06 Chemical Nomenclature

This event is limited to the first 20 entries

2023 Chemical Nomenclature


In the early beginnings of chemistry, the chemical name of a compound and its chemical formula had little or no relationship to each other.  Modern naming methods have corrected this lack of connection between chemical formulas and chemical names.  Mastery of these methods is an important part of communication in the scientific community. This event assesses both the level at which students are capable of communicating using the International Union of Pure and Applied Chemistry (IUPAC) naming rules, as well as their familiarity with the older common names.



We expect this event to be similar to that of 2022, however, the details on taking the test in person will likely be different in 2023.


This event must be completed by a team of 3 students. Each of the three students will work independently on separate tests at the same time.   Once they have completed their test, a raw score will be determined by combining the scores of the three individuals. 

  • During a 25-minute session, students take a computerized test customized for the NJCO. The exam assesses a student's ability to name and write the formulas for the following types of compounds:
    • ionic compounds containing common ions (ex: AgCl)
    • ionic compounds containing  polyatomic ions (ex: sodium tetraborate)
    • simple molecular compounds (ex: CO2 - note that subscripts would be written as regular numbers in the program)
    • acids (ex:  H3PO4)
    • organic compounds - including aliphatic, alicyclic and aromatic compounds  (ex: isopropanol)
    • organic compounds containing functional groups (ex: methyl ethanoate) - limited to one type of functional group per compound, hydroxyl, carboxyl, halogens, ethyl, methyl for example
    • hydrated compounds (ex: Pb(CH3CO2)2 • 3H2O)


  • You will get access to at least two demo quizzes via an online learning management system for 2023, details to be posted here when available.
  • In some cases, more than one answer is accepted by the program.  Certain notation such as the correct use of parentheses and brackets, and proper capitalization of element symbols, must be entered correctly.  Therefore, it is imperative that students familiarize themselves with the testing platform we will be using.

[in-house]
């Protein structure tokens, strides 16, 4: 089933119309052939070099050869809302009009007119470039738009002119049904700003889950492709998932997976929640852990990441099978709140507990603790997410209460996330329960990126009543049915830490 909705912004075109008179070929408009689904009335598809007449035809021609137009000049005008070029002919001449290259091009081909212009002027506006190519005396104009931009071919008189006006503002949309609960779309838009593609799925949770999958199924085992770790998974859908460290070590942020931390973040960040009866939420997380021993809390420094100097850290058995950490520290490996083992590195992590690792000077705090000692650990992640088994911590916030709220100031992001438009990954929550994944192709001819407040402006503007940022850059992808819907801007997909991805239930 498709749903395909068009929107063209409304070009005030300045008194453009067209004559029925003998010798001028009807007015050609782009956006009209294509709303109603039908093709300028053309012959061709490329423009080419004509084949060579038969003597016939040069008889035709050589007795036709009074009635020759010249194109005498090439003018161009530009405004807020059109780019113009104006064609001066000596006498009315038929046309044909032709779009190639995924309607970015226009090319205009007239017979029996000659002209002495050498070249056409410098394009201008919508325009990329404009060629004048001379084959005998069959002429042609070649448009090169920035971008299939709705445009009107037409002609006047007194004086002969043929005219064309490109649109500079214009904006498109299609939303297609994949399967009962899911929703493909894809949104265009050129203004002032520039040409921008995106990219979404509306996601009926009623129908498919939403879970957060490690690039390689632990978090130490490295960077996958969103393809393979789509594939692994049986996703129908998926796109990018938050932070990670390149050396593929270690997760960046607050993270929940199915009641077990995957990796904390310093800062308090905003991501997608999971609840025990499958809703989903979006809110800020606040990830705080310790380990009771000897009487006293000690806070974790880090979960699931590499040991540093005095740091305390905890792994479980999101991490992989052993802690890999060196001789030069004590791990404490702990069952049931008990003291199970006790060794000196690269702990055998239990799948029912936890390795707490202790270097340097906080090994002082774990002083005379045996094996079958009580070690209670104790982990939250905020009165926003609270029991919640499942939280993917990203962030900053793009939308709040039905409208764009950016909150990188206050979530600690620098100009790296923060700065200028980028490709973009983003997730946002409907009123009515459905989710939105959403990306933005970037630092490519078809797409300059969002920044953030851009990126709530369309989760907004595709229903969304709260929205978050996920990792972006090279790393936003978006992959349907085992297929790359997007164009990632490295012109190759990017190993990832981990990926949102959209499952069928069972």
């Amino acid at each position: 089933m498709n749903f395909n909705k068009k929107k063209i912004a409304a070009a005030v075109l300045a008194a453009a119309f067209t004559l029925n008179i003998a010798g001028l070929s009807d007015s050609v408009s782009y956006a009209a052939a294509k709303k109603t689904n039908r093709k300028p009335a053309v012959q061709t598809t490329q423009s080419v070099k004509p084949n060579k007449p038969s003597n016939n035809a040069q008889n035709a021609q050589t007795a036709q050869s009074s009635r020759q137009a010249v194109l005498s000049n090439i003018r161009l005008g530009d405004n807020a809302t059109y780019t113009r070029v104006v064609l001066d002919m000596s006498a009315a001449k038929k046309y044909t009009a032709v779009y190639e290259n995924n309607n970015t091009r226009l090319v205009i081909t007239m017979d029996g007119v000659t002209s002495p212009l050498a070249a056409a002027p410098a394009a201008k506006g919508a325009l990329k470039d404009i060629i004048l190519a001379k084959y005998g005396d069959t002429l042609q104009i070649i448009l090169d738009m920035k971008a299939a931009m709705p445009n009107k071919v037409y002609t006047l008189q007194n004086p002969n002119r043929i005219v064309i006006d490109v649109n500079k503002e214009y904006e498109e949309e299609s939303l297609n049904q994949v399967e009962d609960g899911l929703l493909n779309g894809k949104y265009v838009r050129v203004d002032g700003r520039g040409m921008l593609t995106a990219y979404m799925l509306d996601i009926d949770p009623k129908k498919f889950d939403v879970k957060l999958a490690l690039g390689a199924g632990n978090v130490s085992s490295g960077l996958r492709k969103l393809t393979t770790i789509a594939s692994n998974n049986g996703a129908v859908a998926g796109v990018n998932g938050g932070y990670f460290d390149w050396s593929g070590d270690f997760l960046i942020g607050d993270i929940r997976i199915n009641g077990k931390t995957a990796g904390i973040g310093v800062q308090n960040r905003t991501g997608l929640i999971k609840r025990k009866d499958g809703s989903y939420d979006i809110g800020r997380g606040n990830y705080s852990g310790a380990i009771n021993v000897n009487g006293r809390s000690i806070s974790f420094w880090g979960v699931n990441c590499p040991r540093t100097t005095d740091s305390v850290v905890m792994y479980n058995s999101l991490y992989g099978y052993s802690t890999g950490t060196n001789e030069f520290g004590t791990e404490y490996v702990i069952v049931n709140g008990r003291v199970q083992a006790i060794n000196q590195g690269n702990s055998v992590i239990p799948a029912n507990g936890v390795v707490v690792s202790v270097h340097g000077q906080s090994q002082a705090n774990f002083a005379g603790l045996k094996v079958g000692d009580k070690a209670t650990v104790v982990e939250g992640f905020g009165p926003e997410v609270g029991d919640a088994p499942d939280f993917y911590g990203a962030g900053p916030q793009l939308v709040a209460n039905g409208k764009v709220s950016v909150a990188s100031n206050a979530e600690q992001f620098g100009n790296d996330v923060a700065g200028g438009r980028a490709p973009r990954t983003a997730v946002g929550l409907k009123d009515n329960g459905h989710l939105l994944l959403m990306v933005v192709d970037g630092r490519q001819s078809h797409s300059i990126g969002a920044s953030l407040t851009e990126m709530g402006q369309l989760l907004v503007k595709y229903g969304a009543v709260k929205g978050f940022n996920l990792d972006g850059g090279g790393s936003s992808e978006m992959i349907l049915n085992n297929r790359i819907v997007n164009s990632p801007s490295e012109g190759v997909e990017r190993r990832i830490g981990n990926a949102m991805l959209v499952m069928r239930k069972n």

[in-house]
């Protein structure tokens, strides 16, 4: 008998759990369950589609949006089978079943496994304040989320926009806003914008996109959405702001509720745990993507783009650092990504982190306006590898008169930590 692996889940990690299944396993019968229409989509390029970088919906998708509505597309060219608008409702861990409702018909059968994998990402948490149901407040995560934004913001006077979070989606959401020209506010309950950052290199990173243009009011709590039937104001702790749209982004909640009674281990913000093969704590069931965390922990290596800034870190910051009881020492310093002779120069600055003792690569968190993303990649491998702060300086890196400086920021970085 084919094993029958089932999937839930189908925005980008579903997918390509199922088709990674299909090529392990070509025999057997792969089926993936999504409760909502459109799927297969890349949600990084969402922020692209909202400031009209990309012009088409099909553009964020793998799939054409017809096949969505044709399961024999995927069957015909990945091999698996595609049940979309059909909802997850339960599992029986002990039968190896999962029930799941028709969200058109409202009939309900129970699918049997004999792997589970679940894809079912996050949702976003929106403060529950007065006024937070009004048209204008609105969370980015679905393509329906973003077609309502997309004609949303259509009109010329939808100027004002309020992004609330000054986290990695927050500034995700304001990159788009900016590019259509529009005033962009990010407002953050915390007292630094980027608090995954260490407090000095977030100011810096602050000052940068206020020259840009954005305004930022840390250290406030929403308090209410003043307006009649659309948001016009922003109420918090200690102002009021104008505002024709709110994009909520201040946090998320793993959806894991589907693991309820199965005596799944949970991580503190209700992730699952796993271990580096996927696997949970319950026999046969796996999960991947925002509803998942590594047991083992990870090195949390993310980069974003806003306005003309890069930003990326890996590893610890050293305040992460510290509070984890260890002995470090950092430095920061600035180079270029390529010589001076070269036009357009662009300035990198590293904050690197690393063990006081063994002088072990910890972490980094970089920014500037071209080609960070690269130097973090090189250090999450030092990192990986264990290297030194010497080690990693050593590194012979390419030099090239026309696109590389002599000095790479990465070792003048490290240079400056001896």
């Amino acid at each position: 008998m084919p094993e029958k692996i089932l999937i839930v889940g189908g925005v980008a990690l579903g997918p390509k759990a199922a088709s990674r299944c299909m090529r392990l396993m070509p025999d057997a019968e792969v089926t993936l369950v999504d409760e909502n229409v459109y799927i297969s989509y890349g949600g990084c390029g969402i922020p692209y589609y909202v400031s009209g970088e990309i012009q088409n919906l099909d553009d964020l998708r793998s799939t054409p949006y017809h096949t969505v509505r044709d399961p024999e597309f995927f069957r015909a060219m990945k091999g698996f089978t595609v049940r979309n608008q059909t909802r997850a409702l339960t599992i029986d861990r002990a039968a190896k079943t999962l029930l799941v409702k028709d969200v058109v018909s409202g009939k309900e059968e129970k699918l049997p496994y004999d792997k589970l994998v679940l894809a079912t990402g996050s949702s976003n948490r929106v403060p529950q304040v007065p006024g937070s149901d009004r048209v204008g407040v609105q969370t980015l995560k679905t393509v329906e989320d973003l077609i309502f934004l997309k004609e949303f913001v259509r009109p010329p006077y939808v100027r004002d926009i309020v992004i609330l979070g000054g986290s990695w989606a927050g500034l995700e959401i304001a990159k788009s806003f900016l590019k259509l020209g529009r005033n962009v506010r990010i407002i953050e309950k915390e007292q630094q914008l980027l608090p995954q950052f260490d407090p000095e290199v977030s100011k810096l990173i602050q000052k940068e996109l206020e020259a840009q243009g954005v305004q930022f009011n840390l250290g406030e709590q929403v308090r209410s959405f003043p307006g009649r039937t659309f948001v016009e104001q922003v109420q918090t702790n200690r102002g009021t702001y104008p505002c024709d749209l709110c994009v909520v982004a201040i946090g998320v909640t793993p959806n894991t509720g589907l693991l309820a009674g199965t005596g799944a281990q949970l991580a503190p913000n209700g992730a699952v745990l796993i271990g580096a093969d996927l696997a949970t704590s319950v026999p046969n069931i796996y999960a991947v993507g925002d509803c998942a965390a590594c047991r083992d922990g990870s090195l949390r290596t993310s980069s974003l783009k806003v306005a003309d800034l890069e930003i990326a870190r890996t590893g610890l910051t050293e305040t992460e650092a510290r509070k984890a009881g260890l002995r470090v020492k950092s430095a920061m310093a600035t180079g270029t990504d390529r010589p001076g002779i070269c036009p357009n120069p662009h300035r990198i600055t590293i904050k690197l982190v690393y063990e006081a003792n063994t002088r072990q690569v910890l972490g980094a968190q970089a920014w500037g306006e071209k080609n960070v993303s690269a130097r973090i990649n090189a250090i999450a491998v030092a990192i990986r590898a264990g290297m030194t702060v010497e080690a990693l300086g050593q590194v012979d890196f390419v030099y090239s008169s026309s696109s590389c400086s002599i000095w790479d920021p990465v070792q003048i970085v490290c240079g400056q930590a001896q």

• However, as noted above, subscripts should be written inline:  CO2 is correct for carbon dioxide.
  • A periodic table will be provided on the quiz page - no papers, books, or other materials - printed, digital, or online - are allowed. 
  • Please email the NJCO Director Miriam Gulotta if you have questions or have any trouble with the practice quizzes.
  • The exam uses a learning management system and students are encouraged to access the system and try the demo quizzes ASAP.  The lockdown browser will be installed on the computers provided on Event Day.
  • The tests will be taken in person on Event Day using NJIT-provided computers.


  • The exam on Event Day will present the questions in a random format and the answers will not be shown (type in answers;  subscripts and superscripts not available - read the instructions on the quiz carefully)
  • Students may not fast-forward or skip questions, nor may they return to a test question after they type in an answer.  The correct answers to the questions will not be provided.
  • The time each student takes to complete the exam is recorded for tie-breaker purposes only.  
  • Two teams from the same school must compete in the same time slot for the Nomenclature Event unless approved by the NJCO Director.  Requested times will be adjusted for this!